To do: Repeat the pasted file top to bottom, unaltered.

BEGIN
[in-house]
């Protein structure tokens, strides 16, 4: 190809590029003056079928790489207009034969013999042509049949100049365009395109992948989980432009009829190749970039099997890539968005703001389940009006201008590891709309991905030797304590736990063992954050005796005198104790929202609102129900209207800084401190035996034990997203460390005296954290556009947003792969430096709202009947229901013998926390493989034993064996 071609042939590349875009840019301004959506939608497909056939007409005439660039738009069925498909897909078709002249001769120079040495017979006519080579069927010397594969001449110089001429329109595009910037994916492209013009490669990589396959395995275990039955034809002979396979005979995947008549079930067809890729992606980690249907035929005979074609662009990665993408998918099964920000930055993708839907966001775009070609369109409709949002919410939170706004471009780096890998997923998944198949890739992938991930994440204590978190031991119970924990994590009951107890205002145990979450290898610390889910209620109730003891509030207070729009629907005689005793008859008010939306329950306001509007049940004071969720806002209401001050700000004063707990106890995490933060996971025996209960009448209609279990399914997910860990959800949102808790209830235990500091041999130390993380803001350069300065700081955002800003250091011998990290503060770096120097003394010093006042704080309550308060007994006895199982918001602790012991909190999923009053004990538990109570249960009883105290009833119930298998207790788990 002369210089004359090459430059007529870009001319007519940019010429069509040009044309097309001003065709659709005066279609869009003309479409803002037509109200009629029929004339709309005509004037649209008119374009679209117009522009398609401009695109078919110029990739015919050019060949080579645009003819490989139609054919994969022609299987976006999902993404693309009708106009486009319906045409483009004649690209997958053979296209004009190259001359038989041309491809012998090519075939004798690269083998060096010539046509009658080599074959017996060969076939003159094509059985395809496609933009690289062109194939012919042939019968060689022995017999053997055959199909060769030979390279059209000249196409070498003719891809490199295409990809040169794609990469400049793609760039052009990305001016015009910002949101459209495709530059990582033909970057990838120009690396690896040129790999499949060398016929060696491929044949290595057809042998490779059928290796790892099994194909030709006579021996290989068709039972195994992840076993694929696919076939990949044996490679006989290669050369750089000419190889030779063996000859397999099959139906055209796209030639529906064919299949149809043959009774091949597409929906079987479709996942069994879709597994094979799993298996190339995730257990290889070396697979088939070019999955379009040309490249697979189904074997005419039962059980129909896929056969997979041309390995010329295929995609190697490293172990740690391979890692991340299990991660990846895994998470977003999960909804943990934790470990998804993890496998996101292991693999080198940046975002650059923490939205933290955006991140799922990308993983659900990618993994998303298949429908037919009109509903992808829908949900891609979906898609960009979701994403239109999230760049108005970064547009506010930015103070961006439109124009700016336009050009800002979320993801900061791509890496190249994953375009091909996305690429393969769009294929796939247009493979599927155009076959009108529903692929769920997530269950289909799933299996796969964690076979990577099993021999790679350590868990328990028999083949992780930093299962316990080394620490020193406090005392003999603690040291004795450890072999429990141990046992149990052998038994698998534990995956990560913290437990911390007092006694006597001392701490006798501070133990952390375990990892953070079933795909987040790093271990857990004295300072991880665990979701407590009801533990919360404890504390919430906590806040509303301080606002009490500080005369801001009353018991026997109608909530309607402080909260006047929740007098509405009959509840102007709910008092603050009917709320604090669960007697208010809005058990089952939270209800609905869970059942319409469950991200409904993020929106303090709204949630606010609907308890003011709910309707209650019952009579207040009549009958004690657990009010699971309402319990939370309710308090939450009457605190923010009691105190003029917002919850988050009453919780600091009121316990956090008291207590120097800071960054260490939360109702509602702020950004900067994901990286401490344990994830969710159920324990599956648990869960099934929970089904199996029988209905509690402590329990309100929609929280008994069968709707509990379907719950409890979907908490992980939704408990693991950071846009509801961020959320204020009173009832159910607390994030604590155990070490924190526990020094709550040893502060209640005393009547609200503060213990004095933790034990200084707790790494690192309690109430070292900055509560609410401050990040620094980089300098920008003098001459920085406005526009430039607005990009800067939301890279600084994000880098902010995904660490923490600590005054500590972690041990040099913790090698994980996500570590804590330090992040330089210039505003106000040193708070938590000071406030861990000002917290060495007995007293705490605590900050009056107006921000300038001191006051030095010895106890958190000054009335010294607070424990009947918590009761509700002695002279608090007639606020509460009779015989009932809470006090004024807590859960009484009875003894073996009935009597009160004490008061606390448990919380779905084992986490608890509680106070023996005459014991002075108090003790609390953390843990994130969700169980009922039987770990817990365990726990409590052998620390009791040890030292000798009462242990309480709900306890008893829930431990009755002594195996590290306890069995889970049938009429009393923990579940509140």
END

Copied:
[in-house]
């Protein structure tokens, strides 16, 4: 190809590029003056079928790489207009034969013999042509049949100049365009395109992948989980432009009829190749970039099997890539968005703001389940009006201008590891709309991905030797304590736990063992954050005796005198104790929202609102129900209207800084401190035996034990997203460390005296954290556009947003792969430096709202009947229901013998926390493989034993064996 071609042939590349875009840019301004959506939608497909056939007409005439660039738009069925498909897909078709002249001769120079040495017979006519080579069927010397594969001449110089001429329109595009910037994916492209013009490669990589396959395995275990039955034809002979396979005979995947008549079930067809890729992606980690249907035929005979074609662009990665993408998918099964920000930055993708839907966001775009070609369109409709949002919410939170706004471009780096890998997923998944198949890739992938991930994440204590978190031991119970924990994590009951107890205002145990979450290898610390889910209620109730003891509030207070729009629907005689005793008859008010939306329950306001509007049940004071969720806002209401001050700000004063707990106890995490933060996971025996209960009448209609279990399914997910860990959800949102808790209830235990500091041999130390993380803001350069300065700081955002800003250091011998990290503060770096120097003394010093006042704080309550308060007994006895199982918001602790012991909190999923009053004990538990109570249960009883105290009833119930298998207790788990 002369210089004359090459430059007529870009001319007519940019010429069509040009044309097309001003065709659709005066279609869009003309479409803002037509109200009629029929004339709309005509004037649209008119374009679209117009522009398609401009695109078919110029990739015919050019060949080579645009003819490989139609054919994969022609299987976006999902993404693309009708106009486009319906045409483009004649690209997958053979296209004009190259001359038989041309491809012998090519075939004798690269083998060096010539046509009658080599074959017996060969076939003159094509059985395809496609933009690289062109194939012919042939019968060689022995017999053997055959199909060769030979390279059209000249196409070498003719891809490199295409990809040169794609990469400049793609760039052009990305001016015009910002949101459209495709530059990582033909970057990838120009690396690896040129790999499949060398016929060696491929044949290595057809042998490779059928290796790892099994194909030709006579021996290989068709039972195994992840076993694929696919076939990949044996490679006989290669050369750089000419190889030779063996000859397999099959139906055209796209030639529906064919299949149809043959009774091949597409929906079987479709996942069994879709597994094979799993298996190339995730257990290889070396697979088939070019999955379009040309490249697979189904074997005419039962059980129909896929056969997979041309390995010329295929995609190697490293172990740690391979890692991340299990991660990846895994998470977003999960909804943990934790470990998804993890496998996101292991693999080198940046975002650059923490939205933290955006991140799922990308993983659900990618993994998303298949429908037919009109509903992808829908949900891609979906898609960009979701994403239109999230760049108005970064547009506010930015103070961006439109124009700016336009050009800002979320993801900061791509890496190249994953375009091909996305690429393969769009294929796939247009493979599927155009076959009108529903692929769920997530269950289909799933299996796969964690076979990577099993021999790679350590868990328990028999083949992780930093299962316990080394620490020193406090005392003999603690040291004795450890072999429990141990046992149990052998038994698998534990995956990560913290437990911390007092006694006597001392701490006798501070133990952390375990990892953070079933795909987040790093271990857990004295300072991880665990979701407590009801533990919360404890504390919430906590806040509303301080606002009490500080005369801001009353018991026997109608909530309607402080909260006047929740007098509405009959509840102007709910008092603050009917709320604090669960007697208010809005058990089952939270209800609905869970059942319409469950991200409904993020929106303090709204949630606010609907308890003011709910309707209650019952009579207040009549009958004690657990009010699971309402319990939370309710308090939450009457605190923010009691105190003029917002919850988050009453919780600091009121316990956090008291207590120097800071960054260490939360109702509602702020950004900067994901990286401490344990994830969710159920324990599956648990869960099934929970089904199996029988209905509690402590329990309100929609929280008994069968709707509990379907719950409890979907908490992980939704408990693991950071846009509801961020959320204020009173009832159910607390994030604590155990070490924190526990020094709550040893502060209640005393009547609200503060213990004095933790034990200084707790790494690192309690109430070292900055509560609410401050990040620094980089300098920008003098001459920085406005526009430039607005990009800067939301890279600084994000880098902010995904660490923490600590005054500590972690041990040099913790090698994980996500570590804590330090992040330089210039505003106000040193708070938590000071406030861990000002917290060495007995007293705490605590900050009056107006921000300038001191006051030095010895106890958190000054009335010294607070424990009947918590009761509700002695002279608090007639606020509460009779015989009932809470006090004024807590859960009484009875003894073996009935009597009160004490008061606390448990919380779905084992986490608890509680106070023996005459014991002075108090003790609390953390843990994130969700169980009922039987770990817990365990726990409590052998620390009791040890030292000798009462242990309480709900306890008893829930431990009755002594195996590290306890069995889970049938009429009393923990579940509140």